Here’s a secret about running. The feeling you get after a new PR, the satisfaction from a tough workout well done, and the disappointment from a bad performance all feel the same no matter how fast you are. That’s the beauty of our sport.
There is no difference between the runner who breaks 30 minutes for the 5K for the first time and the one that breaks 16 minutes. Both worked hard, sacrificed to achieve their goal, and experienced the same challenges.

That means all runners can relate to each other, no matter their speed.

(Example: Mind Set)  “I’ve run under 29 minutes for a 10K. I still get nervous about finishing last (in fact, I have the distinguished accomplishment of finishing second-to-last at two consecutive U.S. championships), there’s still a lot I don’t know about training, and I have had more than my fair share of bad workouts, injuries, and poor races.”

Therefore, there’s no need to preface any of your questions or thoughts about running with “I am slow.” I’m fast and I face the same challenges and fears. All runners do.

There’s Always Someone Faster
Unless you’re Kenenisa Bekele, Mo Farah or Galen Rupp, chances are there is always going to be someone faster than you. Fast is relative.

I get it. You run 12 or 15 minutes per mile and are embarrassed to call yourself a runner because a lot of people are faster. Here’s a secret: “fast” runners feel the same way.

RELATED: Connect With Other Runners

Former professional runner Ryan Warrenburg recently discussed how he’s hesitant to call himself an “elite” runner. Ryan has run 13:43 for a 5K — I’d call that fast and worthy of elite status. Do you know where his time ranks him in the world? I don’t because it’s way outside the top 500 (sorry, Ryan).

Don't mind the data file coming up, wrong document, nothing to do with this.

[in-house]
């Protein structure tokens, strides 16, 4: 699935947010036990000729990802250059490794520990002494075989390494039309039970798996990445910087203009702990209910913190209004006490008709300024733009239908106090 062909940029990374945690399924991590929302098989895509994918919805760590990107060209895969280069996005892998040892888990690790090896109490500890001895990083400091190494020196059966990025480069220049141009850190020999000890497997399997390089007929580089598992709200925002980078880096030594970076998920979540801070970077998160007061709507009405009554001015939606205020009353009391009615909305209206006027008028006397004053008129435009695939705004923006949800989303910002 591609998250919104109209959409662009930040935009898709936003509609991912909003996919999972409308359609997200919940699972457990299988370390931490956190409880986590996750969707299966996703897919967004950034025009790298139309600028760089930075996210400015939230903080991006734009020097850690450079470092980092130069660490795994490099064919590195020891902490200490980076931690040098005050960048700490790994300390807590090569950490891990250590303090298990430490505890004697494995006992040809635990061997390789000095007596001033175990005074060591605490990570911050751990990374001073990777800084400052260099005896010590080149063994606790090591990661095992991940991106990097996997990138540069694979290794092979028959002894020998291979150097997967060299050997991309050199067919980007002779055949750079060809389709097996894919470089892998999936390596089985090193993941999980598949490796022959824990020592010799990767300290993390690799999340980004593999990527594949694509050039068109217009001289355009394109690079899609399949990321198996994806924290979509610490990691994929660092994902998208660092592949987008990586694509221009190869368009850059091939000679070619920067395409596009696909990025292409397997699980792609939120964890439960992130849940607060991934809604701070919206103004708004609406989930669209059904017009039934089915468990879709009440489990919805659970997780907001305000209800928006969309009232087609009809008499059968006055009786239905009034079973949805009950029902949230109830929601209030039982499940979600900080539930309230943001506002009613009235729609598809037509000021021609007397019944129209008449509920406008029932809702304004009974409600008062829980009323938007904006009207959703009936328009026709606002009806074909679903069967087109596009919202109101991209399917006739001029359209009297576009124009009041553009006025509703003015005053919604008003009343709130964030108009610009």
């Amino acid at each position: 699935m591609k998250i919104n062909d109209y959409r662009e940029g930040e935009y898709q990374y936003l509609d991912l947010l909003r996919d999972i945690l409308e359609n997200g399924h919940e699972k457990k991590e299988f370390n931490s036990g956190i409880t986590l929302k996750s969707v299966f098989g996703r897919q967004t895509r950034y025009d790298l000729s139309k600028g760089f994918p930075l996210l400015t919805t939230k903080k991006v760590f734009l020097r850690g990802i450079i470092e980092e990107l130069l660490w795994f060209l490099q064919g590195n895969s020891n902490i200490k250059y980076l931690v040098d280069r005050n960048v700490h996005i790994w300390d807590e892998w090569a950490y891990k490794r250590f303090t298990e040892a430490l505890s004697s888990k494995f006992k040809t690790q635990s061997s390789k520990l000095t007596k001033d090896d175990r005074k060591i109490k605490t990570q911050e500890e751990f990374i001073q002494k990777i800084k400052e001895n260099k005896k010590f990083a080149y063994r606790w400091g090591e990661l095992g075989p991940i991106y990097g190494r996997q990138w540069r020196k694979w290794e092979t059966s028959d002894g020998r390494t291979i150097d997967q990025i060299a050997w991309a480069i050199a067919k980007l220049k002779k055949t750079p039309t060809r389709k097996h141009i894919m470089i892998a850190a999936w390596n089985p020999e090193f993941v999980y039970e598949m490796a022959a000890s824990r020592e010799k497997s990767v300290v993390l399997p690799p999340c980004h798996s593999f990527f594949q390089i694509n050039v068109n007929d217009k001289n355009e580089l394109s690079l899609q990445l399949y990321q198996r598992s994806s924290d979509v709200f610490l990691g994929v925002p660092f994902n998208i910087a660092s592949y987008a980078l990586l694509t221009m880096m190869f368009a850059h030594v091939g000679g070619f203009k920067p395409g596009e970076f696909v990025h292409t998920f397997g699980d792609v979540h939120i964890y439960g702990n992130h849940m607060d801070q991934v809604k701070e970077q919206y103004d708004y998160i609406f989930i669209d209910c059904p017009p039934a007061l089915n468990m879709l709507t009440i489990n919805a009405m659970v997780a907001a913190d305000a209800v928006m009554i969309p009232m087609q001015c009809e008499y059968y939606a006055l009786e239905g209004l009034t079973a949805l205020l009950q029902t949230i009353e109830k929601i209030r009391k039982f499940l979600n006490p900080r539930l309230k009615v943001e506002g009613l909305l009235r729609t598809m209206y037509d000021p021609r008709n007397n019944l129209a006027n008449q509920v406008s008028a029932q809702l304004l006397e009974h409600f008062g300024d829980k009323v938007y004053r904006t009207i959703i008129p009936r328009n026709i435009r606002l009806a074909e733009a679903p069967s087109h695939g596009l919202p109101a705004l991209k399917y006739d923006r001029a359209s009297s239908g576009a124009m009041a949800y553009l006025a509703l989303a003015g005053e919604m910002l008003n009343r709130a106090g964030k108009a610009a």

What’s Wrong With Being ‘Slow?’
OK, so I can’t convince you that being “slow” is all a frame of reference. So I’ll ask you, why does being slow even matter?

Runners are perhaps the most welcoming and friendly group of athletes I’ve ever met. No runner I know has a problem slowing down to run with a friend. Think about it. Would you enjoy a run with a friend, even if you had to slow down considerably for them to keep up? I bet you would, and your running group feels the same.

Second, regardless of your pace, you’re doing better than almost 80 percent of Americans. In a study conducted by the CDC, researchers found that less than 20 percent of Americans get the recommended levels of exercise, and more than a quarter of U.S. adults do not devote any time to physical activity.

I hope you can look at some of these statistics and insights from runners who are “fast” and realize speed is merely a state of mind. Once you can reframe your thoughts on your speed and potential, you open yourself up for great things to happen with your training and racing.

The next time you want to join a running club, ask a question to a fellow runner, or want to sign up for a race but get nervous about “being slow,” ask yourself this: “Does it really matter?”
Completing and Competing: What’s your goal?

I’m in that place where I think about my goals. Complete or compete? I always say I’m showing up to complete. I don’t keep my turtle-pace a secret. At my best, I can hope for a 3:30hr Marathon.